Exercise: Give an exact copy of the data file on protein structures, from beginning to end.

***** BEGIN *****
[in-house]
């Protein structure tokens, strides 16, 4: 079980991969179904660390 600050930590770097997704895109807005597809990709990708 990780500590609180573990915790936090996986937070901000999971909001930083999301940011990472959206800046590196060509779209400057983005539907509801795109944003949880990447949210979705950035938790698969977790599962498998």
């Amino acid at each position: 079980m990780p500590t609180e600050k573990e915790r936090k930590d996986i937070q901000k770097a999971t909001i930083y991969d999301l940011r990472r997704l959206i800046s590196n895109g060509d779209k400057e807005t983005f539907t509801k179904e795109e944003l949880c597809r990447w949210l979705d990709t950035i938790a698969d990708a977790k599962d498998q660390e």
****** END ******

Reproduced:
[in-house]
């Protein structure tokens, strides 16, 4: 079980991969179904660390 600050930590770097997704895109807005597809990709990708 990780500590609180573990915790936090996986937070901000999971909001930083999301940011990472959206800046590196060509779209400057983005539907509801795109944003949880990447949210979705950035938790698969977790599962498998």
């Amino acid at each position: 079980m990780p500590t609180e600050k573990e915790r936090k930590d996986i937070q901000k770097a999971t909001i930083y991969d999301l940011r990472r997704l959206i800046s590196n895109g060509d779209k400057e807005t983005f539907t509801k179904e795109e944003l949880c597809r990447w949210l979705d990709t950035i938790a698969d990708a977790k599962d498998q660390e």